Six years after the Lamborghini Aventador debuted in 2011, the Italian supercar manufacturer released a model dubbed the Aventador S. Following in the long tradition of historic S models, this incarnation of Lamborghini’s V12 car offered a visceral driving experience that combined cutting edge racing tech with 740 all-Italian horses under the hood. Car writers have called it ‘The Last Scary Supercar’. So what happens when you add 40 more horsepower into this corner-carving monster and shave off 25kg of weight from the car? You get the LP 780-4 Ultimae, which was launched in India last month, and isn’t a particularly surprising vehicle, by any means. With nearly 30 iterations across the last 11 years, Lamborghini has reimagined this platform more than several other manufacturers would dare to try. Across the decade, we’ve seen everything from flat upgrades to race-spec SVJs, early dances with hybrid systems in the Sian, and even a retro throwback with the LPI 800-4 Countach.

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The essence of this car lies in its naturally aspirated, pureblood V12 experience — the final chapter in a saga that started 60 years ago at a bustling workshop in Sant’Agata Bolognese, North Italy. Most people know that the company was born from a famous feud between carmakers Ferrucio Lamborghini and Enzo Ferrari. What few know is that Ferrucio was so driven by his desire to make the world’s greatest sportscar that he not only poached Ferrari’s genius automobile engineer Giotto Bizzarrini to craft his V12, but also some accounts suggest that he paid the ex-rival engineer a bonus for every horsepower he could squeeze over Ferrari’s competing ‘Tipo’ V12s. The resulting design was so robust, it carried on well into the 21st century. This classic V12 found its way into the Miuras, Diablos, and the Murciélagos that came immediately after Volkswagen’s takeover of the company in 1998.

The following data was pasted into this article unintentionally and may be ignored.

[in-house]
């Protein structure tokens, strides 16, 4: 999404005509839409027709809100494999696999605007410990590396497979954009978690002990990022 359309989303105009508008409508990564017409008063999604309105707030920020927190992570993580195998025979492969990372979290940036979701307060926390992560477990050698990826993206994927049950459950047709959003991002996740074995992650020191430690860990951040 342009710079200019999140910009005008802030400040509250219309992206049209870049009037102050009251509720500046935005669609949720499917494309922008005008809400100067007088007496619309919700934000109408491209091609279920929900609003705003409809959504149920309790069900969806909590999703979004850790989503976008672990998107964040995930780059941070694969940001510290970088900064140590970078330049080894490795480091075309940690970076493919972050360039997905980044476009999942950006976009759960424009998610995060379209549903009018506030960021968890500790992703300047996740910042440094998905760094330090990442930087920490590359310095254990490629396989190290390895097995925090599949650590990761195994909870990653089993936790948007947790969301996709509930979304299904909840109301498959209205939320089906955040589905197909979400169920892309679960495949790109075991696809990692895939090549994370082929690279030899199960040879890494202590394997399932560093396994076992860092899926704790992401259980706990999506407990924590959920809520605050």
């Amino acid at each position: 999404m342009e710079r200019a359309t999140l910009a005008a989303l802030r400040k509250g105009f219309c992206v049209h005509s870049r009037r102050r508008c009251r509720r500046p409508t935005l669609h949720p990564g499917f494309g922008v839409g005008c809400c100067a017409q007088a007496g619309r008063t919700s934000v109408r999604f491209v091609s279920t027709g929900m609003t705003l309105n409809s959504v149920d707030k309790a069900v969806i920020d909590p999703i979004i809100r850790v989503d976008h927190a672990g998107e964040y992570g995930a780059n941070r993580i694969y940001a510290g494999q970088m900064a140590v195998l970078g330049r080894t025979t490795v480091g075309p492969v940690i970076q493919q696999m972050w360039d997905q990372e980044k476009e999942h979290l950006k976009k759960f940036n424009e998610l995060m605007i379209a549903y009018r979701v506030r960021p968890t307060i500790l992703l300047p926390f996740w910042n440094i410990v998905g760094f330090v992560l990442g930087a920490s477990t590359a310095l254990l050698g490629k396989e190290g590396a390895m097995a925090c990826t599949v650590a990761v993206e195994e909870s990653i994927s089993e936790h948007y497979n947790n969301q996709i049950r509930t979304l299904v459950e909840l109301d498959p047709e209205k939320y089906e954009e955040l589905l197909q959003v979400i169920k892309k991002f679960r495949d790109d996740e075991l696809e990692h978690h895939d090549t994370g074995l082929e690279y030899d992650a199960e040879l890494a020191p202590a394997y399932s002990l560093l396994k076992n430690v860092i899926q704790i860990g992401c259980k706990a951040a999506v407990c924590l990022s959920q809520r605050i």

When the Aventador burst onto the scene in the early 2010s with the new L539 engine, the first was the first complete redesign of the V12 in decades, its stealth-jet aesthetics made the outgoing Murcielago seem boring by comparison. According to Lamborghini boss Stephan Winkleman, the team behind the project flipped around their usual supercar priorities by choosing handling over top speed, and still produced a road-going rocket capable of 350 kmph. This audacious group of Italians and Germans continued with their innovations in the several iterations that followed, including the lightning-quick SuperVeloce LP 750-4, and the lap time-devouring SVJ, which smashed Porsche’s Nürburgring records in 2018.

The Ultimae follows in the long tradition of these iconic cars, taking one step closer to the edge. For a car without forced induction or electric motors, the spec sheet of the belief. Along with generous carbon fibre trimmings, the Lamborghini Dinamica Veicolo Attiva (LDVA) system and rear-axle steering continues Lamborghini’s handling-first, speed-second philosophy. The 6.5L V12 in its naturally-aspirated form, sounds absolutely primal — a roaring, theatrical introduction to one of the most mechanically engaging drives ever engineered. The engine that peeks through the rear panels of the Ultimae touches the apex old-school automobile engineering.

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Sadly, this will be the engine’s last hoorah, as Lamborghini joins the long list of carmakers who are phasing out internal combustion engines in favour of hybrid and electric battery powered engines to meet stringent new emission standards around the world.